Social Sundays: Teaching controversial topics

In October 2017 the Biloxi school district announced they would be pulling To Kill a Mockingbird from its middle school reading because the language in it makes some people "uncomfortable."  Teaching difficult books and topics isn't easy, but it is important.  I won't deny it.   I both love and fear teaching controversial topics.  From the issue of immigration to the death penalty to abortion to gun laws, lively and sometimes heated debate can ensue.  These discussions have a large impact on my students and are easily some of the most important classes we have all year. 

It took me a lot of reading (and mistakes) to approach these topics successfully. Teachers and schools can struggle to tackle these difficult topics from protest to free speech.   Rather than just eliminate them from your classroom, here's some ideas for working with controversial topics that I have learned:

  • Set the expectations:  first and foremost, its important for students to know and respect that it is okay to disagree.  To that end establish clear guidelines on a safe discussion environment.  
  • The 5 points activity.  A relatively neutral way to start thinking about difficult topics is to set up 5 points about equidistant apart in your room (or outside if you can as it is easier for students to move between points).  Designate (either with signs or a diagram) a viewpoint for each spot: strongly agree, agree, no opinion, disagree, strongly disagree.  Read a statement such as "the death penalty should be legally abolished."  Students move to the point that best fits their point of view.  Call on a few students to explain their point of view.  Then, move on to the next topic.  This is also a good activity to remind students of the expectations for thoughtful discussion in sticking to the topic and not directly attacking individuals. 
  • Argue the point not the person.  Students need to know that opposing viewpoints are not personal.  Different perspectives are okay.  Early in the year we use one of the profile series books to reflect on different perspectives.  These are individual stories within a war or time period.  (I particularly like the Peace Warriors, but more often I use World War II or Vietnam profiles for this introductory exercise).  Students work in groups, each taking on the perspective of different individuals affected by the war, and debate a question.  This is a good way for students to learn how to respect different perspectives and learn effective ways to communicate their opinions without attacking each other directly.  
  • Support your ideas with evidence.  With controversial topics opinions can run deep.  I give students ample time to share their opinions but remind them that their opinions came from somewhere.  Do they have evidence to support their ideas?  What is that evidence?  It is easy to say "I'm right", it's harder to say "I believe this because..."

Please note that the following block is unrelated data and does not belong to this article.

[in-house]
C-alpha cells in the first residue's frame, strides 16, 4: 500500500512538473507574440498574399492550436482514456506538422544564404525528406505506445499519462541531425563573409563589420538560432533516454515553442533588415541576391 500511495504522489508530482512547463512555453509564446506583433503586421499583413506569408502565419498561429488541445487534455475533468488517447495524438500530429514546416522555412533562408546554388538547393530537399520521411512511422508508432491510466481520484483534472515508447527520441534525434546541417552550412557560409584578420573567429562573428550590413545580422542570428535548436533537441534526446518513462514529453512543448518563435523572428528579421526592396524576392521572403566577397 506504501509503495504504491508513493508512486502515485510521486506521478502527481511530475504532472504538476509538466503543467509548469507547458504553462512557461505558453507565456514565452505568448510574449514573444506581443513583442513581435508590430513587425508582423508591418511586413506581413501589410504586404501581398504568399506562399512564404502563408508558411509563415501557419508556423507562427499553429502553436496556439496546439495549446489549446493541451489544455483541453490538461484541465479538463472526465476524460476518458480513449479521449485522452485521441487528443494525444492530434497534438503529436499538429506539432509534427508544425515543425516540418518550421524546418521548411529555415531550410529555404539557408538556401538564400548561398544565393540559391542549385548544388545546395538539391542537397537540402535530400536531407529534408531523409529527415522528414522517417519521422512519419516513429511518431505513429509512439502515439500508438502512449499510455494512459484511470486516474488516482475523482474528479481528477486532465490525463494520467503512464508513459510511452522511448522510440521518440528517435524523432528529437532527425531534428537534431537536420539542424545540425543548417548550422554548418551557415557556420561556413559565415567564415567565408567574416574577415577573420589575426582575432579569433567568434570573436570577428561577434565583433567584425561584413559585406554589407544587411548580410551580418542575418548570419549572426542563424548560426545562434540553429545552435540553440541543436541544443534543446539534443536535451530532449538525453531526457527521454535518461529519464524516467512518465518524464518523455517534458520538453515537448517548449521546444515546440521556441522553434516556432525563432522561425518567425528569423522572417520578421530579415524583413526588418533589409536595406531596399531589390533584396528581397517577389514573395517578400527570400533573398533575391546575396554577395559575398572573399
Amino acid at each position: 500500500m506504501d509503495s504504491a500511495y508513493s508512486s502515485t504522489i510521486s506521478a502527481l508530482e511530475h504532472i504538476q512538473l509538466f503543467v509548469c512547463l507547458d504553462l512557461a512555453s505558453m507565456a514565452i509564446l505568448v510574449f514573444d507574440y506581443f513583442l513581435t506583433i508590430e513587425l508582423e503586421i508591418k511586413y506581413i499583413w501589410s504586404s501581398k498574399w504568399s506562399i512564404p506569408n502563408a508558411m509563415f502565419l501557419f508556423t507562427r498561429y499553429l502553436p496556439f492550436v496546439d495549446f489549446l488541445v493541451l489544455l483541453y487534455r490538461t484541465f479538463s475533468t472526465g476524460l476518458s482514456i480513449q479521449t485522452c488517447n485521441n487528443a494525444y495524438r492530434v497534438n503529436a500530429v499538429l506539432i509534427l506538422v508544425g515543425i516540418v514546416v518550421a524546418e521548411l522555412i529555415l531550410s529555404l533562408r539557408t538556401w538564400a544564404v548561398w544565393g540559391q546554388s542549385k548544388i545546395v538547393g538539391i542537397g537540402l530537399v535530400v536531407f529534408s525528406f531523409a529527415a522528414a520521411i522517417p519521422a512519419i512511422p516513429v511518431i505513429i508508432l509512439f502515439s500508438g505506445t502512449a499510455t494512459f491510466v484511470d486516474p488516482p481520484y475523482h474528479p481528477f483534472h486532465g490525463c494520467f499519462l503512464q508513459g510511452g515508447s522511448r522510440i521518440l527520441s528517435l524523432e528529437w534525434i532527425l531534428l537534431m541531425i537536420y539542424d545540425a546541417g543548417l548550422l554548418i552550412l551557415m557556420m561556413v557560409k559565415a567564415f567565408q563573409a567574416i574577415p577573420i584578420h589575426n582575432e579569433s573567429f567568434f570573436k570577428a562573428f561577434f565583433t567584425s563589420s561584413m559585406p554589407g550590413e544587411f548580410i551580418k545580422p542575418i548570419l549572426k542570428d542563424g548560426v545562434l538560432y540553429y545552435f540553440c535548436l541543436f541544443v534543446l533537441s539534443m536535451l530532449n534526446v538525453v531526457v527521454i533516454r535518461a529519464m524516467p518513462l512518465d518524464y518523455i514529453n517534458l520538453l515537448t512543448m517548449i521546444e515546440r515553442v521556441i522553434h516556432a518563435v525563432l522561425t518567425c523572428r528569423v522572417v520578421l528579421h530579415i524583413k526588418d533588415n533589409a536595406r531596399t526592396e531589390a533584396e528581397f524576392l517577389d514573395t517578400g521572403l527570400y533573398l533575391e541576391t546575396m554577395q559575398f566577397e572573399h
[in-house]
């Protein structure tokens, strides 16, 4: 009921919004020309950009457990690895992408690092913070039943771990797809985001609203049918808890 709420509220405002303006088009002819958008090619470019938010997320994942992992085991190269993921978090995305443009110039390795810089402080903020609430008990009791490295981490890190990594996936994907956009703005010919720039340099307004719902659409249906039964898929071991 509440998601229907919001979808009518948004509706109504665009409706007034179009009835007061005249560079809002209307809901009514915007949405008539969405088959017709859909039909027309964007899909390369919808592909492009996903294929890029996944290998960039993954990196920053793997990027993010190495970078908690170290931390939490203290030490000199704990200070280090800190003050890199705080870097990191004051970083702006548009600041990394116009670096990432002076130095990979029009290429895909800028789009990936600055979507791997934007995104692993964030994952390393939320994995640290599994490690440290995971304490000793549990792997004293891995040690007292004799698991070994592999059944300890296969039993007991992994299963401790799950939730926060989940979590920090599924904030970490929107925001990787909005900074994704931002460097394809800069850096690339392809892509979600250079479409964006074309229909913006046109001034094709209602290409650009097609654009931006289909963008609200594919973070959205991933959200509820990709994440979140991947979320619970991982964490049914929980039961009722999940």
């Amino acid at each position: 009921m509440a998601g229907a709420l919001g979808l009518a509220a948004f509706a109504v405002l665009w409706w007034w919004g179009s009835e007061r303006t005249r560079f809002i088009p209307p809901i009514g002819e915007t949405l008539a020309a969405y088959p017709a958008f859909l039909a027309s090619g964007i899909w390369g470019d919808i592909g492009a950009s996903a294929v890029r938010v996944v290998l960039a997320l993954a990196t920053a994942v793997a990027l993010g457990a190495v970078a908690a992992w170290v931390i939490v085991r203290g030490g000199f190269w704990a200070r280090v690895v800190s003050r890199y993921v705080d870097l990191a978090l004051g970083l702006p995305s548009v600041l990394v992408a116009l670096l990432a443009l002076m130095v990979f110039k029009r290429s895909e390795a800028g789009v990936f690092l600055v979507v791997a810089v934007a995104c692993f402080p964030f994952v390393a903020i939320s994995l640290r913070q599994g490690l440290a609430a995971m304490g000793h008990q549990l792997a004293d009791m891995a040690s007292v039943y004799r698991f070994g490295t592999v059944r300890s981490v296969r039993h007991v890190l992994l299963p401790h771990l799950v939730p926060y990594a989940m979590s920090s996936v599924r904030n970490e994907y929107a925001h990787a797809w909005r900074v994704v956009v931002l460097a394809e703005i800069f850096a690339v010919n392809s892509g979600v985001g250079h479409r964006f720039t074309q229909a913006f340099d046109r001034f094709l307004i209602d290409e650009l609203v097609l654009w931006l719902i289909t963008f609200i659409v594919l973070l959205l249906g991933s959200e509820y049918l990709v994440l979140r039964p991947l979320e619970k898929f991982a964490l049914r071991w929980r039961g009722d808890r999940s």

• Start with a statement; ask questions.  It's important to think about different types of questions that arise within different issues.  Use statements, such as those from the 5 points activity, to prepare students for discussions.  Students write questions about the statement including factual questions, ethical questions, and definitional questions.  Model this approach with a statement first either in small groups or as a whole class, and then set students to work on specific statements. Students work in teams to research responses to these questions, always looking for different viewpoints.  The strongest arguments recognize the weaknesses in their own arguments.  No solution is ever perfect.  I like to divide the class into different topics with two or three sets of partners working on individual topics.  We rotate discussions.  While one group is having their discussion, the other students are working on other class work or projects.  In this way, every student contributes to each discussion.  With larger groups the discussions can be dominated by a few voices leaving many out of the debate.
  • Debrief (student-led preferable).  Have students debrief their own discussions (again, model this first).  The purpose of the debrief is to evaluate what went well, what could be improved, and strategies to improve for future discussions.  A well-managed debrief leads to better discussions and debates in the future.

If you are unclear of the power of controversial topics, this is a great video from Edutopia on the impact of these topics on students.  

Social Sundays is a bi-weekly post sharing tips, ideas, resources, and products for teaching social studies.  If you have questions or think there is something I should share, you can leave me a message in the comments below or at the store in the question and answer section.  



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